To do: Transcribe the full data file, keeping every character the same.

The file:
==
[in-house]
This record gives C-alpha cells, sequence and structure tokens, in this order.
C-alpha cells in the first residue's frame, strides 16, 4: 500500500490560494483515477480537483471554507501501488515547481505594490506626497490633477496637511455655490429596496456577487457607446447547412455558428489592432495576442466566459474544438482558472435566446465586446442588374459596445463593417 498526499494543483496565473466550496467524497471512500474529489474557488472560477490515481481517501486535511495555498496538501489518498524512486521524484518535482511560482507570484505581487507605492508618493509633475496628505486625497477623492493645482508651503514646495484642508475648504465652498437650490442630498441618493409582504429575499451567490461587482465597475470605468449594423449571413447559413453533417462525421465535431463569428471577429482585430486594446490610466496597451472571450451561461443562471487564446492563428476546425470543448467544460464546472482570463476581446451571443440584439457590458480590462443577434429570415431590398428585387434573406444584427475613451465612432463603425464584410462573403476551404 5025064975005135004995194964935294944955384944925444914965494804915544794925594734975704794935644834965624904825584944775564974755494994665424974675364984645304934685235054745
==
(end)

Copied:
[in-house]
This record gives C-alpha cells, sequence and structure tokens, in this order.
C-alpha cells in the first residue's frame, strides 16, 4: 500500500490560494483515477480537483471554507501501488515547481505594490506626497490633477496637511455655490429596496456577487457607446447547412455558428489592432495576442466566459474544438482558472435566446465586446442588374459596445463593417 498526499494543483496565473466550496467524497471512500474529489474557488472560477490515481481517501486535511495555498496538501489518498524512486521524484518535482511560482507570484505581487507605492508618493509633475496628505486625497477623492493645482508651503514646495484642508475648504465652498437650490442630498441618493409582504429575499451567490461587482465597475470605468449594423449571413447559413453533417462525421465535431463569428471577429482585430486594446490610466496597451472571450451561461443562471487564446492563428476546425470543448467544460464546472482570463476581446451571443440584439457590458480590462443577434429570415431590398428585387434573406444584427475613451465612432463603425464584410462573403476551404 5025064975005135004995194964935294944955384944925444914965494804915544794925594734975704794935644834965624904825584944775564974755494994665424974675364984645304934685235054745